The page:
In category theory, a branch of mathematics, Beck's monadicity theorem gives a criterion that characterises monadic functors, introduced by Beck (2003) in about 1964. It is often stated in dual form for comonads. It is sometimes called the Beck tripleability theorem because of the older term triple for a monad.

Beck's monadicity theorem asserts that a functor

${\displaystyle U:C\to D}$

is monadic if and only if[1]

1. U has a left adjoint;
2. U reflects isomorphisms; and
3. C has coequalizers of U-split parallel pairs (those parallel pairs of morphisms in C, which U sends to pairs having a split coequalizer in D), and U preserves those coequalizers.

There are several variations of Beck's theorem: if U has a left adjoint then any of the following conditions ensure that U is monadic:

• U reflects isomorphisms and C has coequalizers of reflexive pairs (those with a common right inverse) and U preserves those coequalizers. (This gives the crude monadicity theorem.)
• Every fork in C which is by U sent to a split coequalizer sequence in D is itself a coequalizer sequence in C. In different words, U creates (preserves and reflects) U-split coequalizer sequences.

Another variation of Beck's theorem characterizes strictly monadic functors: those for which the comparison functor is an isomorphism rather than just an equivalence. For this version the definitions of what it means to create coequalizers is changed slightly: the coequalizer has to be unique rather than just unique up to isomorphism.

Beck's theorem is particularly important in its relation with the descent theory, which plays role in sheaf and stack theory, as well as in the Grothendieck's approach to algebraic geometry. Most cases of faithfully flat descent of algebraic structures (e.g. those in FGA and in SGA1) are special cases of Beck's theorem. The theorem gives an exact categorical description of the process of 'descent', at this level. In 1970 the Grothendieck approach via fibered categories and descent data was shown (by Bénabou and Roubaud) to be equivalent (under some conditions) to the comonad approach. In a later work, Pierre Deligne applied Beck's theorem to Tannakian category theory, greatly simplifying the basic developments.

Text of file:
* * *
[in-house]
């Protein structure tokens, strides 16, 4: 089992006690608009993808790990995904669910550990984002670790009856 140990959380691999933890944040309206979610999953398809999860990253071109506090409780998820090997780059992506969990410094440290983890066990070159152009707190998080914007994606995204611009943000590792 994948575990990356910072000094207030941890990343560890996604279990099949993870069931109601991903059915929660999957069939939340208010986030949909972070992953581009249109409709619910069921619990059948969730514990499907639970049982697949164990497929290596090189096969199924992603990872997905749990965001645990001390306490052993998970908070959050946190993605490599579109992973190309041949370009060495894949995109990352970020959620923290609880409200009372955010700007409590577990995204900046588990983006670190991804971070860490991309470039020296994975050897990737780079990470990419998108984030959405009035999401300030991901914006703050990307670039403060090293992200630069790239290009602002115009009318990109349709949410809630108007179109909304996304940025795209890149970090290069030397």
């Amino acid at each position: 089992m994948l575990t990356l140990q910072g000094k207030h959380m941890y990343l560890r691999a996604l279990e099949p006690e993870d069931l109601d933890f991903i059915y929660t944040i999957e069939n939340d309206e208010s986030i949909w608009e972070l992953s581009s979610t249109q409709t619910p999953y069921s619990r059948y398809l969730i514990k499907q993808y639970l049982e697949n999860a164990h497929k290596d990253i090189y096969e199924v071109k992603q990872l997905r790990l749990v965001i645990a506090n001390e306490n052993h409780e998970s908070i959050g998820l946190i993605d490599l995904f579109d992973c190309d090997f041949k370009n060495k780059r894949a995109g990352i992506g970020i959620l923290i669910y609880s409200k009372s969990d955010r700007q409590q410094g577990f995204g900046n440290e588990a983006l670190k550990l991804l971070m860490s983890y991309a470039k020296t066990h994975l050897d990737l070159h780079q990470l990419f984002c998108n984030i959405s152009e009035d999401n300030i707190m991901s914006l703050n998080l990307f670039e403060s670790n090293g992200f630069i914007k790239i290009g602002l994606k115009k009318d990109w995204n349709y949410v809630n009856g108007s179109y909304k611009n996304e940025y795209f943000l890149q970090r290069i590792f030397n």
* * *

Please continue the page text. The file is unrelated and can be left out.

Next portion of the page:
## Examples

• It follows from Beck's theorem that the forgetful functor from compact Hausdorff spaces to sets is monadic. The left adjoint is the Stone–Čech compactification, the forgetful functor preserves all colimits, and it reflects isomorphisms because any continuous bijection from a compact space to a Hausdorff space is a homeomorphism. The forgetful functor from topological spaces to sets is not monadic as it does not reflect isomorphisms.
• The powerset functor from Setop to Set is monadic, where Set is the category of sets. More generally Beck's theorem can be used to show that the powerset functor from Top to T is monadic for any topos T, which in turn is used to show that the topos T has finite colimits.
• The forgetful functor from semigroups to sets is monadic. This functor does not preserve arbitrary coequalizers, showing that some restriction on the coequalizers in Beck's theorem is necessary if one wants to have conditions that are necessary and sufficient.
• If B is a faithfully flat commutative ring over the commutative ring A then the functor T from A modules to B modules taking M to BAM is a comonad. This follows from the dual of Becks theorem, as the condition that B is flat implies that T preserves limits, while the condition that B is faithfully flat implies that T reflects isomorphisms. A coalgebra over T turns out to be essentially a B-module with descent data, so the fact that T is a comonad is equivalent to the main theorem of faithfully flat descent, saying that B-modules with descent are equivalent to A-modules.[2]